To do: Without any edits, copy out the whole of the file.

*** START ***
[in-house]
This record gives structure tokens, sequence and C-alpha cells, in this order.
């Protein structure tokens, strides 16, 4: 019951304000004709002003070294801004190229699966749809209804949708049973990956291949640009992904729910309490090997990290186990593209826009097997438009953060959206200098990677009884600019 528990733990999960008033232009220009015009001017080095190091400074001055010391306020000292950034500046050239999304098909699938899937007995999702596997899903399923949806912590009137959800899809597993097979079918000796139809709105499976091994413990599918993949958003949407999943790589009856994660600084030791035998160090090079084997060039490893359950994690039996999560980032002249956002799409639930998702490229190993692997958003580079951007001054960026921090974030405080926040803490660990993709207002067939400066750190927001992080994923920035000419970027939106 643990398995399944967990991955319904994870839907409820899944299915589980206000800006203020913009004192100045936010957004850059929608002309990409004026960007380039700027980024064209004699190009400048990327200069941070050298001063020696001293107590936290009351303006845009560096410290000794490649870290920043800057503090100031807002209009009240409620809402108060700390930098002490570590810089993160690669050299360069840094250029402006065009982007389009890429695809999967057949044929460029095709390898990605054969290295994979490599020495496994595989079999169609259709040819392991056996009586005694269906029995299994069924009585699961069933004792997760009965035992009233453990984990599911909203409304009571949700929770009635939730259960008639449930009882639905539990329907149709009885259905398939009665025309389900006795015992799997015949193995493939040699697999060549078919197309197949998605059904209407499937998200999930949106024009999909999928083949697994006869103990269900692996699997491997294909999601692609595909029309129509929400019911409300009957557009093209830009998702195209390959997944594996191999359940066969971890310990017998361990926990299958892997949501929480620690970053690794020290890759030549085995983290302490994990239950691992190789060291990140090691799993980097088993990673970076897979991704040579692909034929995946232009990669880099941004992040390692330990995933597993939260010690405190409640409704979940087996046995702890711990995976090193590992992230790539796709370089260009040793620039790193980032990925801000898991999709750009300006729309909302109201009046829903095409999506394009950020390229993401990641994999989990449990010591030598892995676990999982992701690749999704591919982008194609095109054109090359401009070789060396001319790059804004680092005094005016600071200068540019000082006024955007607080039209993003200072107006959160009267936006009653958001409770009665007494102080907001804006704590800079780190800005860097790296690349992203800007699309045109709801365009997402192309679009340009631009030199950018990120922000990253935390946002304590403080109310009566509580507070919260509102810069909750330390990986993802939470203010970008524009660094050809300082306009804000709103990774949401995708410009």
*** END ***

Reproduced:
[in-house]
This record gives structure tokens, sequence and C-alpha cells, in this order.
């Protein structure tokens, strides 16, 4: 019951304000004709002003070294801004190229699966749809209804949708049973990956291949640009992904729910309490090997990290186990593209826009097997438009953060959206200098990677009884600019 528990733990999960008033232009220009015009001017080095190091400074001055010391306020000292950034500046050239999304098909699938899937007995999702596997899903399923949806912590009137959800899809597993097979079918000796139809709105499976091994413990599918993949958003949407999943790589009856994660600084030791035998160090090079084997060039490893359950994690039996999560980032002249956002799409639930998702490229190993692997958003580079951007001054960026921090974030405080926040803490660990993709207002067939400066750190927001992080994923920035000419970027939106 643990398995399944967990991955319904994870839907409820899944299915589980206000800006203020913009004192100045936010957004850059929608002309990409004026960007380039700027980024064209004699190009400048990327200069941070050298001063020696001293107590936290009351303006845009560096410290000794490649870290920043800057503090100031807002209009009240409620809402108060700390930098002490570590810089993160690669050299360069840094250029402006065009982007389009890429695809999967057949044929460029095709390898990605054969290295994979490599020495496994595989079999169609259709040819392991056996009586005694269906029995299994069924009585699961069933004792997760009965035992009233453990984990599911909203409304009571949700929770009635939730259960008639449930009882639905539990329907149709009885259905398939009665025309389900006795015992799997015949193995493939040699697999060549078919197309197949998605059904209407499937998200999930949106024009999909999928083949697994006869103990269900692996699997491997294909999601692609595909029309129509929400019911409300009957557009093209830009998702195209390959997944594996191999359940066969971890310990017998361990926990299958892997949501929480620690970053690794020290890759030549085995983290302490994990239950691992190789060291990140090691799993980097088993990673970076897979991704040579692909034929995946232009990669880099941004992040390692330990995933597993939260010690405190409640409704979940087996046995702890711990995976090193590992992230790539796709370089260009040793620039790193980032990925801000898991999709750009300006729309909302109201009046829903095409999506394009950020390229993401990641994999989990449990010591030598892995676990999982992701690749999704591919982008194609095109054109090359401009070789060396001319790059804004680092005094005016600071200068540019000082006024955007607080039209993003200072107006959160009267936006009653958001409770009665007494102080907001804006704590800079780190800005860097790296690349992203800007699309045109709801365009997402192309679009340009631009030199950018990120922000990253935390946002304590403080109310009566509580507070919260509102810069909750330390990986993802939470203010970008524009660094050809300082306009804000709103990774949401995708410009």